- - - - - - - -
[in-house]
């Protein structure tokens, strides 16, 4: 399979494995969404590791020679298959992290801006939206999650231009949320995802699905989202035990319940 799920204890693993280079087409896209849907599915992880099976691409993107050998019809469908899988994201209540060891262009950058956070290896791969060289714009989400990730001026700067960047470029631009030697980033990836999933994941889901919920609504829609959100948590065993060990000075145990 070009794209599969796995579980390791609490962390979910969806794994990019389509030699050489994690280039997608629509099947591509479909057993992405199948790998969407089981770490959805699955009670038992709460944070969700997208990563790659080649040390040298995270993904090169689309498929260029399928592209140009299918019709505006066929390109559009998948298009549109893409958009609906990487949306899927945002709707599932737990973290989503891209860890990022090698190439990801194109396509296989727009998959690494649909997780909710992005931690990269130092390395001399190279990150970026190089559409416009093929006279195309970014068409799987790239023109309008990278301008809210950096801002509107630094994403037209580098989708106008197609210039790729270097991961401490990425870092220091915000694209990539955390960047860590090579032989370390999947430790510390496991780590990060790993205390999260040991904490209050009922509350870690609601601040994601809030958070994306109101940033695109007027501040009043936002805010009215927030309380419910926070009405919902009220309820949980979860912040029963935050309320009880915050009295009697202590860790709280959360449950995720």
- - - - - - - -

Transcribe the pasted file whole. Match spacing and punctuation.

[in-house]
């Protein structure tokens, strides 16, 4: 399979494995969404590791020679298959992290801006939206999650231009949320995802699905989202035990319940 799920204890693993280079087409896209849907599915992880099976691409993107050998019809469908899988994201209540060891262009950058956070290896791969060289714009989400990730001026700067960047470029631009030697980033990836999933994941889901919920609504829609959100948590065993060990000075145990 070009794209599969796995579980390791609490962390979910969806794994990019389509030699050489994690280039997608629509099947591509479909057993992405199948790998969407089981770490959805699955009670038992709460944070969700997208990563790659080649040390040298995270993904090169689309498929260029399928592209140009299918019709505006066929390109559009998948298009549109893409958009609906990487949306899927945002709707599932737990973290989503891209860890990022090698190439990801194109396509296989727009998959690494649909997780909710992005931690990269130092390395001399190279990150970026190089559409416009093929006279195309970014068409799987790239023109309008990278301008809210950096801002509107630094994403037209580098989708106008197609210039790729270097991961401490990425870092220091915000694209990539955390960047860590090579032989370390999947430790510390496991780590990060790993205390999260040991904490209050009922509350870690609601601040994601809030958070994306109101940033695109007027501040009043936002805010009215927030309380419910926070009405919902009220309820949980979860912040029963935050309320009880915050009295009697202590860790709280959360449950995720």